People from across the world tuned in last week to the annual Summer Games Done Quick marathon in Bloomington to help raise money for Doctors Without Borders.
The event showcases video gamers playing games as fast as possible. Event presenter “Feasel” says the draw of the event has several factors, but a lot of it is seeing what it is that people can do with your favorite video games. “The Nostalgia/Revenge kind of idea? You know, when I was a kid, I tried to play this game and it was impossible but now I’m an adult, I’ve got the internet and I can learn how to beat this game that I never did.”
Feasel says that the idea of Games Done Quick as a marathon really came about with the rise of people being able to stream themselves playing video games. “In general it just became easier for people to do from home. So lots of people were starting to stream, and it was really the possibility to get all these people together who knew each other online, to do something in person, because there’s just so much talent scattered across the world, so we can get them into one place.”
One of those runners is “Fhnnhf” who plays the game Transistor and this is his first event. “It’s my favorite game of all time, and since it’s the only game I currently run, I’m like, I’m just going to submit it, and I got in on the first try. I was completely floored.” He says being able to bring his talents to the big stage gives him a chance to show the world what it is gamers can do. “Gamers care. Gamers want to see the world get better, and this is just a great place to meet up, and rally around and bring all of us together. Getting help where it needs to go? No one’s going to say no to that.”
Allen Cecil, who goes by the name “Dwango A-C”, represents a group of participants that use computer tools to push video games to their limits. Viewers of the marathon donated over $175,000 to watch a playthrough of the game Celeste. “We’ve never had anything set to 175-thousand dollars just to see it before. Not only was it set high, it was met really early. They probably could have pushed it over 200-thousand and it still would have been met.”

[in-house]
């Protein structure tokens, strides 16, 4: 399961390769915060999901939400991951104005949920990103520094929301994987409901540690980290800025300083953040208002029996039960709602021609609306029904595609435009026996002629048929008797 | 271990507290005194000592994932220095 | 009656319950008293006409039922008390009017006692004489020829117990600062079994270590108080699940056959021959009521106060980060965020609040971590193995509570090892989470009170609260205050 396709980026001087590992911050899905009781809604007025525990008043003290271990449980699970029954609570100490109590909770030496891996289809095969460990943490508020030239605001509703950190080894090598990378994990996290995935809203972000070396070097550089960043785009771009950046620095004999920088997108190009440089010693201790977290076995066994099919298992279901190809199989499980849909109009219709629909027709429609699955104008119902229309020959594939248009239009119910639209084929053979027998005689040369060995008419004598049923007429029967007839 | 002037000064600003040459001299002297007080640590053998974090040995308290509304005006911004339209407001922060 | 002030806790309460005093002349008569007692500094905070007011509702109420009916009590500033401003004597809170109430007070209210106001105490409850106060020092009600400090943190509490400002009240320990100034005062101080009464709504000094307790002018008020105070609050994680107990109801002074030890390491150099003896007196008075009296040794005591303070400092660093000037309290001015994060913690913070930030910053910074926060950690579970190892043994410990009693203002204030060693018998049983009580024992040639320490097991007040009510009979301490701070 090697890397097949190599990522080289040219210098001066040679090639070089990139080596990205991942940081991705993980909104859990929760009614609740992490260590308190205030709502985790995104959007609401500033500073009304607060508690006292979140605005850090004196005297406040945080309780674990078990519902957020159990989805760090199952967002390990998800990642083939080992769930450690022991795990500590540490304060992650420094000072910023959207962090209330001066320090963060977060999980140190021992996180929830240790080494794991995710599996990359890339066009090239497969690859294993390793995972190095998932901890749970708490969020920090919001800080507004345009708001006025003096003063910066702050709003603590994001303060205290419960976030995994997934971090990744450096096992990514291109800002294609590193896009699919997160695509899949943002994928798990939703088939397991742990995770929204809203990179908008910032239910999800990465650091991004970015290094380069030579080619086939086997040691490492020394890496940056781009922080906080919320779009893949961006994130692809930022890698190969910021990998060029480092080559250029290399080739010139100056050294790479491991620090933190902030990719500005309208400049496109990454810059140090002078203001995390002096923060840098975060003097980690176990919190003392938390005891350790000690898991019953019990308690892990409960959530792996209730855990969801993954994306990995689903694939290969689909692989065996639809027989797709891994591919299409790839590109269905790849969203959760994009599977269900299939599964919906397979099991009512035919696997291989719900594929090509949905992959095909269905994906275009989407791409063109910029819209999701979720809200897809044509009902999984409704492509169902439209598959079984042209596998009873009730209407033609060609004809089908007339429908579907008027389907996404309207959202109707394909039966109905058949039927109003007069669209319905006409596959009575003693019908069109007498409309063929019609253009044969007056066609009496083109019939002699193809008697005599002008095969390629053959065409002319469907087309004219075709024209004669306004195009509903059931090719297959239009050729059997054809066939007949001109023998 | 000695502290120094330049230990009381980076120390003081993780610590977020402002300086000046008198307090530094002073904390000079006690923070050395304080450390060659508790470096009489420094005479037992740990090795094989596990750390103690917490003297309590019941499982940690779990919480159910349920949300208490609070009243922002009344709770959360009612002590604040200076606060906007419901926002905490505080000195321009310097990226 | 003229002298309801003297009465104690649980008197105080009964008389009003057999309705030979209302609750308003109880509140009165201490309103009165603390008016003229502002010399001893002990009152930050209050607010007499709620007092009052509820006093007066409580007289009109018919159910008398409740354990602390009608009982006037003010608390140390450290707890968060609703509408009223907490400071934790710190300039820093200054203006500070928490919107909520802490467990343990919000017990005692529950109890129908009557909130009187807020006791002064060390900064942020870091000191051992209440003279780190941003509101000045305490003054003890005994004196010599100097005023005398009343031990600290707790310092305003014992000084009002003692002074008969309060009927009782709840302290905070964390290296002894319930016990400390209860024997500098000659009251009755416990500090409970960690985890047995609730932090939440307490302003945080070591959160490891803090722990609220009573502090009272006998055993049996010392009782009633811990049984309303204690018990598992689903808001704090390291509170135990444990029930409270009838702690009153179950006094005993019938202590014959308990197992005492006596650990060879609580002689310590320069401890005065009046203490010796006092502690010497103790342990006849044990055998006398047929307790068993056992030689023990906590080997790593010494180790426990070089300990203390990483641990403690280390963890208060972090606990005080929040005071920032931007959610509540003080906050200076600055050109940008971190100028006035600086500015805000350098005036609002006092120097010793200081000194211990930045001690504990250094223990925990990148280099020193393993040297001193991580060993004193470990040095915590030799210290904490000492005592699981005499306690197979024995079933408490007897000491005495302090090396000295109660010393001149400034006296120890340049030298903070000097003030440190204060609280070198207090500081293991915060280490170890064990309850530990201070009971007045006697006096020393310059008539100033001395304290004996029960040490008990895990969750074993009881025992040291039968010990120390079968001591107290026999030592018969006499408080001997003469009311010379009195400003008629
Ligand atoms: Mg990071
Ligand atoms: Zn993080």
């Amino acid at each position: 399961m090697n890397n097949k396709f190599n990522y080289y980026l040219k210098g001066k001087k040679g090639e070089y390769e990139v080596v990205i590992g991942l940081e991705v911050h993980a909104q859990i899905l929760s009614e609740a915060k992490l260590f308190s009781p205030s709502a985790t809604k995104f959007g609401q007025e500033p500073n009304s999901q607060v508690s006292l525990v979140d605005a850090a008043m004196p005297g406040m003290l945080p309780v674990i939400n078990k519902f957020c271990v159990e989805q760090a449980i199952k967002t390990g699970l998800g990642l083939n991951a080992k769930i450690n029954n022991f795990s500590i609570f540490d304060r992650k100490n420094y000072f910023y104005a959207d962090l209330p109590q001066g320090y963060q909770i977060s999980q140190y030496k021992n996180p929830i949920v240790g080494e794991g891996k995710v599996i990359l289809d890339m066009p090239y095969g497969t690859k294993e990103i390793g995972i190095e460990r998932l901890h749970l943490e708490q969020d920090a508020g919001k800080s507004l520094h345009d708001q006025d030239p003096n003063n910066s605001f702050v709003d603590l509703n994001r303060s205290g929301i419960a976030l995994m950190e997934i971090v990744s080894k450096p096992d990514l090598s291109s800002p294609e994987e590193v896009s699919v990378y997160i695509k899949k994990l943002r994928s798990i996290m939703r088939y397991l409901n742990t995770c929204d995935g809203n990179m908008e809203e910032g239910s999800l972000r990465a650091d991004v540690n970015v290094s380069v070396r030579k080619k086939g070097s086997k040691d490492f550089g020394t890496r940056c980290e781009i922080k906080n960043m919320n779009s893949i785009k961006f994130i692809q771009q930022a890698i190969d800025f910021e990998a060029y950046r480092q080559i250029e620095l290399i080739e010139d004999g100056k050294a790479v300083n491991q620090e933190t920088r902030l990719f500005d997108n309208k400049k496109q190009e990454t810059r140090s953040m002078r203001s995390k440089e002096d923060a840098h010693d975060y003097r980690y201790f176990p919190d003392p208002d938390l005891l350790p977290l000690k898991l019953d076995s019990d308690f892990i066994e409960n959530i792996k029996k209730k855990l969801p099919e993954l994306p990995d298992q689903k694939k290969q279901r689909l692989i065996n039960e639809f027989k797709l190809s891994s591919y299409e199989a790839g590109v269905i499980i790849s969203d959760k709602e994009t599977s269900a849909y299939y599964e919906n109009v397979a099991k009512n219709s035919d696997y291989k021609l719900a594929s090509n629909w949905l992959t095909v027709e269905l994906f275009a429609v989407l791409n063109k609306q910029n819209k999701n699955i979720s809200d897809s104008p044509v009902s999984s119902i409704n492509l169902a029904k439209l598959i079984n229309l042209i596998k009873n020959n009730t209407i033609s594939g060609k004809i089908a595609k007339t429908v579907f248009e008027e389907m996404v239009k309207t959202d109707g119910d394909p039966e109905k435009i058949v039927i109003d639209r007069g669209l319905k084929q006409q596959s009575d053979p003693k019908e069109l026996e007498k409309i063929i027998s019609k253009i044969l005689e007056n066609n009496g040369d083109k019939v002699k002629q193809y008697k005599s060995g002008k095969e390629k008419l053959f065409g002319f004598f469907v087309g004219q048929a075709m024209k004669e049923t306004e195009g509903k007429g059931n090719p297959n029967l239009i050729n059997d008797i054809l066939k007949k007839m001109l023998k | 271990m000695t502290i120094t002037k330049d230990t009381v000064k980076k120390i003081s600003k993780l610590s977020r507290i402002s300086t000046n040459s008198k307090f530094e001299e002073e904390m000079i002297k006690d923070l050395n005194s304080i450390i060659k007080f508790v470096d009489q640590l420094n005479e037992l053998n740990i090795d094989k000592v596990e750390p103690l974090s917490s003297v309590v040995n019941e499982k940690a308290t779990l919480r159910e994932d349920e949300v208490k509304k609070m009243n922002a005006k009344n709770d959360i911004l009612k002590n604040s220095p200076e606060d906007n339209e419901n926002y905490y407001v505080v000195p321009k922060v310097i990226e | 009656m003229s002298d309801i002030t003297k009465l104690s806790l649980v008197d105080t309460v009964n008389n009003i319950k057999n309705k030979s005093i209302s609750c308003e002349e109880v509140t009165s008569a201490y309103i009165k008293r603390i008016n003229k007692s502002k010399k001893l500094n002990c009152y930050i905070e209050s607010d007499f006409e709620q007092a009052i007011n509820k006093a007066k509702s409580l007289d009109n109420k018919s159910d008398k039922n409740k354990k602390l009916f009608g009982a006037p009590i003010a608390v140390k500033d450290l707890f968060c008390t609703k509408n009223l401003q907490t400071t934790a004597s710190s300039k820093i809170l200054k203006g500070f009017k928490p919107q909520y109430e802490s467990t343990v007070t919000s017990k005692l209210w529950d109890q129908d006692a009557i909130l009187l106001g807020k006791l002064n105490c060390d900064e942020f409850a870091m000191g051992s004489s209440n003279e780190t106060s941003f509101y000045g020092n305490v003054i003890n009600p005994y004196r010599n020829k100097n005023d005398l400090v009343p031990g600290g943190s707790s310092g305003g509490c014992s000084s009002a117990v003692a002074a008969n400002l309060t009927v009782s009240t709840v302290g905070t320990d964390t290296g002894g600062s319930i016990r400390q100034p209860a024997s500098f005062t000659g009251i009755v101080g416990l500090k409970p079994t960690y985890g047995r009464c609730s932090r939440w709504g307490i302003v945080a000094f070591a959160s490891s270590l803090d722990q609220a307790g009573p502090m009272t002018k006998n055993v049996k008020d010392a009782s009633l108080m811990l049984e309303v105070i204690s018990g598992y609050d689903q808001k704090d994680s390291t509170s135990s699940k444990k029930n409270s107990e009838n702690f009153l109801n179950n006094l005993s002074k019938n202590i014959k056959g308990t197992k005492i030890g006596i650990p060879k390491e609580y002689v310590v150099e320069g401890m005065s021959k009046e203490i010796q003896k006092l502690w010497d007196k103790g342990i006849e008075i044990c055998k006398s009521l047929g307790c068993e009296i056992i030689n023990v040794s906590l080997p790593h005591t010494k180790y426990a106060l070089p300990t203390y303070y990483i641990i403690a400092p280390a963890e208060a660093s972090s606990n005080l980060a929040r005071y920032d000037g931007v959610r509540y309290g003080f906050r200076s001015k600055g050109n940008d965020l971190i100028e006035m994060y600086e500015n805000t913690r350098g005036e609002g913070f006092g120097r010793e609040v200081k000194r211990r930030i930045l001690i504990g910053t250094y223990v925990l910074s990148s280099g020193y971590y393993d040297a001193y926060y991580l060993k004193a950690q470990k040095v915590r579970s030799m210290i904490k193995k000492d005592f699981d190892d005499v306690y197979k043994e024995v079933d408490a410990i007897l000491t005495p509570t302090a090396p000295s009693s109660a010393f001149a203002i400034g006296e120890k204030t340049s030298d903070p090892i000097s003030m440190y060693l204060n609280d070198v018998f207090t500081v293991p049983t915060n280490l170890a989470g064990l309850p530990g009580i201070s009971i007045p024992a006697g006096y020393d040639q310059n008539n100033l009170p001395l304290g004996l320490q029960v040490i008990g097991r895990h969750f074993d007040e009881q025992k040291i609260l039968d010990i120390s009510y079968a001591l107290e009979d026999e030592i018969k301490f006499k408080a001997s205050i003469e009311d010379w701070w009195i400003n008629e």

A pair of runners who go by “Dode” and “GlitchCat7” took part in a relay race that pitted eight people against a series of Super Mario Brothers levels created specifically for the event.
Dode says he was overjoyed to be able to be back on stage for this year’s event. “I did it a couple years ago, but getting invited back and getting to do it again is always just as exciting every time.”
GlitchCat says the idea that this should be considered a telethon has some merit. “I mean it is that sort of thing. We’ve got entertainment, we’d like you to call in with a donation, we’re trying to raise money, we’re going to show you some silly tricks and have some fun.” He says a different comparison would be to think of it like the gaming Olympics, where people at the top of their game put on a show. “And it’s not necessarily a competition between competitors to be the best, but it’s an exhibition, it’s a showcase and it’s on that kind of a level.”
That’s a sentiment that’s shared by Cecil, who thinks that speedrunning has a place alongside more traditional ESports like fighting games or first person shooters. “Even though there’s leaderboards and winners and losers, people share their ideas. When a new trick is found, it gets put out there and other people can learn from it.”
He also hopes that getting a chance to see gaming enthusiasts taking part in a gathering like this with such a diverse audience will get people’s attention. “Hey, you guys aren’t just abusing one another in chat, you’re not just yelling at one another in a player versus play combat. You’re actually doing something for good. You’re playing games with a purpose, and we’ve definitely changed the opinions of a lot of other people who’ve encountered us at these types of events.”
Doctor Without Borders fundraising manager Jeremy Wells says partnering with Games Done Quick has opened up the organization to attention from a much younger crowd, as well as raising funds.
“Our traditional donor base was not normally of the generation that is here.”
Wells says he was pleased to be on site for the event this year, not only to meet with all the people who came to see their favorite gamers, but also to share their work with the world. “This is a very, and more and more so, interconnected world, which we can see from the amazing group of people watching the stream from all over the world.”
This year’s event brought in $3 million, which is a record. They’ll be back in Bloomington next year at the end of June.